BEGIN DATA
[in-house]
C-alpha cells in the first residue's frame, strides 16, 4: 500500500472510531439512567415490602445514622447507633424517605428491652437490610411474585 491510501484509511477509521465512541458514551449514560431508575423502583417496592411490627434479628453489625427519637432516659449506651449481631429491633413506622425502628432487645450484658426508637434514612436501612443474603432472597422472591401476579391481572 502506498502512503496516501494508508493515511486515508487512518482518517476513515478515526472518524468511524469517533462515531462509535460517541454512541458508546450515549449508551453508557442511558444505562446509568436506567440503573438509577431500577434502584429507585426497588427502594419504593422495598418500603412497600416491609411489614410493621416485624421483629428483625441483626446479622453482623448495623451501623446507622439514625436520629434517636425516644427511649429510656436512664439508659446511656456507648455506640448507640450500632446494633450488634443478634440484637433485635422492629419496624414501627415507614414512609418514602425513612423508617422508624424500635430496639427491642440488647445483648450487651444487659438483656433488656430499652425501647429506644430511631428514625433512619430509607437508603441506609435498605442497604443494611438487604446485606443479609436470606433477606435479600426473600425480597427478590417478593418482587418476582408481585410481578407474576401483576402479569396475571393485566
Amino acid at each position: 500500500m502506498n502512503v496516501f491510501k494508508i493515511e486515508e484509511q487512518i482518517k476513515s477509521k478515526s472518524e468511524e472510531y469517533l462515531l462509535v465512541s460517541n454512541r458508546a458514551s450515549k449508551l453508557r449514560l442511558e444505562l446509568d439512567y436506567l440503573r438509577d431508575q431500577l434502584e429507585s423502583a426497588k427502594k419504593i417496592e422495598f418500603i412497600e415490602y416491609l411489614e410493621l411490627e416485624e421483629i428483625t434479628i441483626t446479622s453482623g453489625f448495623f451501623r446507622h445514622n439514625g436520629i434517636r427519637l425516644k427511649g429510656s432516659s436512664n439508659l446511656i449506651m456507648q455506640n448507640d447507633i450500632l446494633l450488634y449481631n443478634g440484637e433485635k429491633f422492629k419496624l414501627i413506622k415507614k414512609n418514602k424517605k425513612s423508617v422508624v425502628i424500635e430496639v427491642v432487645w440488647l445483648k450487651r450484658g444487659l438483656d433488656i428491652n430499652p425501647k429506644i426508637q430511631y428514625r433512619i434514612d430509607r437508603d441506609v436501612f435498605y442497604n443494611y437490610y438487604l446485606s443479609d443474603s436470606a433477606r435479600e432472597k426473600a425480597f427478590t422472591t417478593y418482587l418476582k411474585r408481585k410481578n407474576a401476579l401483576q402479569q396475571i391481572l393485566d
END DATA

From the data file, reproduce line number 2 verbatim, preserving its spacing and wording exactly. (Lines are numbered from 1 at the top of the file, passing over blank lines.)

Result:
C-alpha cells in the first residue's frame, strides 16, 4: 500500500472510531439512567415490602445514622447507633424517605428491652437490610411474585 491510501484509511477509521465512541458514551449514560431508575423502583417496592411490627434479628453489625427519637432516659449506651449481631429491633413506622425502628432487645450484658426508637434514612436501612443474603432472597422472591401476579391481572 502506498502512503496516501494508508493515511486515508487512518482518517476513515478515526472518524468511524469517533462515531462509535460517541454512541458508546450515549449508551453508557442511558444505562446509568436506567440503573438509577431500577434502584429507585426497588427502594419504593422495598418500603412497600416491609411489614410493621416485624421483629428483625441483626446479622453482623448495623451501623446507622439514625436520629434517636425516644427511649429510656436512664439508659446511656456507648455506640448507640450500632446494633450488634443478634440484637433485635422492629419496624414501627415507614414512609418514602425513612423508617422508624424500635430496639427491642440488647445483648450487651444487659438483656433488656430499652425501647429506644430511631428514625433512619430509607437508603441506609435498605442497604443494611438487604446485606443479609436470606433477606435479600426473600425480597427478590417478593418482587418476582408481585410481578407474576401483576402479569396475571393485566